Sidewalk cafes bloom with summer sun

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Just based on today’s Land Use Information Bulletin, there seems to be an increase in sidewalk café permit applications in Seattle as the summer weather sets in.

Sidewalk cafes must maintain required pedestrian clearances from tree pits and other public facilities.

I’m delighted by this. Sidewalk cafés make our streets more inviting, present opportunities for neighbors to meet and get to know one another at a “third place,” (other than at home or at work) and contribute overall to a vibrant street scene.

I spent last week on the East Coast.  From Brooklyn to Brunswick I enjoyed dining on rooftops, on sidewalks, on boardwalks and more.  The outside spaces were packed with people, whether it was a sweltering 90 degrees in New York City or a foggy 4th of July along the fishing docks in Camden, Maine. Creating places where people can see and be seen brings more people… and in these neighborhoods the restaurants and pubs are flourishing.

A few years ago, Seattle eased its policy on sidewalk-cafe permits, allowing restaurants to provide table service and serve alcohol outside, (as long as they maintain a minimum 6-foot pedestrian right of way on public sidewalks downtown, or 5 feet in other parts of the city).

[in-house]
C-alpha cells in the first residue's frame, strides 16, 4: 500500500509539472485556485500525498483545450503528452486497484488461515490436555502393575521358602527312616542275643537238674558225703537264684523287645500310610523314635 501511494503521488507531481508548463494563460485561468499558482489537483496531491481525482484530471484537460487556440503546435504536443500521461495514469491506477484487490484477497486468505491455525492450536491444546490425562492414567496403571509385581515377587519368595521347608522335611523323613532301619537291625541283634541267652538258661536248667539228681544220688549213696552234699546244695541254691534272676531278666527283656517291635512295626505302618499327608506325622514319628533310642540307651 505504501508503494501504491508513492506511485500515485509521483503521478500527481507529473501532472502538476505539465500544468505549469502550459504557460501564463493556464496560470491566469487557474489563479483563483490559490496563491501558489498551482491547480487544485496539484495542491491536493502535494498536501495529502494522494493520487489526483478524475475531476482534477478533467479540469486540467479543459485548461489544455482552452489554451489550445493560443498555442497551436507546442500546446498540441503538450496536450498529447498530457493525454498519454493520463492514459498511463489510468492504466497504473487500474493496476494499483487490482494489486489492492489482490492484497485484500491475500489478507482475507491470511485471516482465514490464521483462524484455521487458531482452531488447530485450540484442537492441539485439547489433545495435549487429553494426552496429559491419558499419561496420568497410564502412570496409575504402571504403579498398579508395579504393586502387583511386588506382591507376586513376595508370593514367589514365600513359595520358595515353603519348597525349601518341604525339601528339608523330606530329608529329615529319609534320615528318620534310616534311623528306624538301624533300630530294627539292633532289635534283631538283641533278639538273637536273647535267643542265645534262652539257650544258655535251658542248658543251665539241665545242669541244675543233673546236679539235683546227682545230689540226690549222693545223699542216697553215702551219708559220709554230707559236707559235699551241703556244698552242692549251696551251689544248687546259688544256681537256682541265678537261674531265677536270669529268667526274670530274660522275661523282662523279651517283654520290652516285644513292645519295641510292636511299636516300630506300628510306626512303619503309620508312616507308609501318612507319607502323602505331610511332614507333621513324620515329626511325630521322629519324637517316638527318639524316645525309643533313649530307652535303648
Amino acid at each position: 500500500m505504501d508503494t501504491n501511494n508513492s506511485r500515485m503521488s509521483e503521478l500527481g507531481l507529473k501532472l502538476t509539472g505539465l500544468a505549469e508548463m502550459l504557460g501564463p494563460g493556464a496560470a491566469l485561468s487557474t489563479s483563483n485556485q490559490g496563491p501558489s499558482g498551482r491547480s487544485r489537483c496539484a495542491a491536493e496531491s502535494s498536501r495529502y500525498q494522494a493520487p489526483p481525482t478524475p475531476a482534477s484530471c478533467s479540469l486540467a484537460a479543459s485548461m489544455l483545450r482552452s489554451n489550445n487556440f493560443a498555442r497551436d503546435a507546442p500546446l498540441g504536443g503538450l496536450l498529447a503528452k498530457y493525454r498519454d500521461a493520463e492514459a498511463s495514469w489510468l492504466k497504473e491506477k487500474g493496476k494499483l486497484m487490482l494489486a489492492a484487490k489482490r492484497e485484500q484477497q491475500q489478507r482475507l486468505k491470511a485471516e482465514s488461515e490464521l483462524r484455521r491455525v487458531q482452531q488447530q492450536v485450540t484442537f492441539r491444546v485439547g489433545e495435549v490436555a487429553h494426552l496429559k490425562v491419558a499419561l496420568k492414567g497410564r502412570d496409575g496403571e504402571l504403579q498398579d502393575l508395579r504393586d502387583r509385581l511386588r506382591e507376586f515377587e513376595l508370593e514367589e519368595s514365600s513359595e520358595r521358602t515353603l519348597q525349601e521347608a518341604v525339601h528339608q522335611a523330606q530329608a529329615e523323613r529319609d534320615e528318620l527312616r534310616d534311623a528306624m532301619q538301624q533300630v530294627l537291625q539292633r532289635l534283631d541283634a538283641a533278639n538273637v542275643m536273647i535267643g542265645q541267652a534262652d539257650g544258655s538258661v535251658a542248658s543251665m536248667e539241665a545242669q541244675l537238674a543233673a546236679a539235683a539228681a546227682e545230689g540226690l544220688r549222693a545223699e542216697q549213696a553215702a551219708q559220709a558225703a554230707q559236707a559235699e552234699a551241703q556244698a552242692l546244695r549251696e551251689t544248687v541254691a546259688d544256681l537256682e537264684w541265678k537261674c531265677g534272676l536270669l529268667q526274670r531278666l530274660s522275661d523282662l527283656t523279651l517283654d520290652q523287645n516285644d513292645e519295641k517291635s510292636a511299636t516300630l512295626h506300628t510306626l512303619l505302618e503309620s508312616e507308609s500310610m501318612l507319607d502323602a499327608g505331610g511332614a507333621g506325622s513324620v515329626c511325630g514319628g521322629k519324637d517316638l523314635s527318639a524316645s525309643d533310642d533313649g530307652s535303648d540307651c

Café Terrace at Night – Van Gogh’s well-loved painting of a sidewalk café in Arles.

Now, there are two types of sidewalk seating permitted in Seattle: “Table and Chairs” and “Sidewalk Café.”

With a Table and Chairs permit, a restaurant owner may set out tables and chairs on the sidewalk right next to the business. While provided for their patrons, these tables and chairs are also available for use by the general public. The business can’t provide table service, and alcohol may not be consumed on location. The business must remove the tables and chairs daily and can’t make any fixed improvements (such as adding a railing).

Sidewalk Café permits, on the other hand, require the restaurant owner to add a railing, and allow for table service and for alcohol to be served. See a map of restaurants in Seattle that hold sidewalk café permits here.

Sidewalk cafés must be accessible and detectable per American with Disabilities Act (ADA) guidelines.

Apply for a sidewalk café permit.

So, if I might so suggest: Take advantage of this week’s forecast. Enjoy a summer night and support a local business.  You might follow the lead of the 1st Hill Neighborhood Association – commit to spend $25 this week in YOUR neighborhood.  You’ll contribute to you’re the financial well-being of your friendly local businesses, and experience Seattle at its best.  Dine al fresco!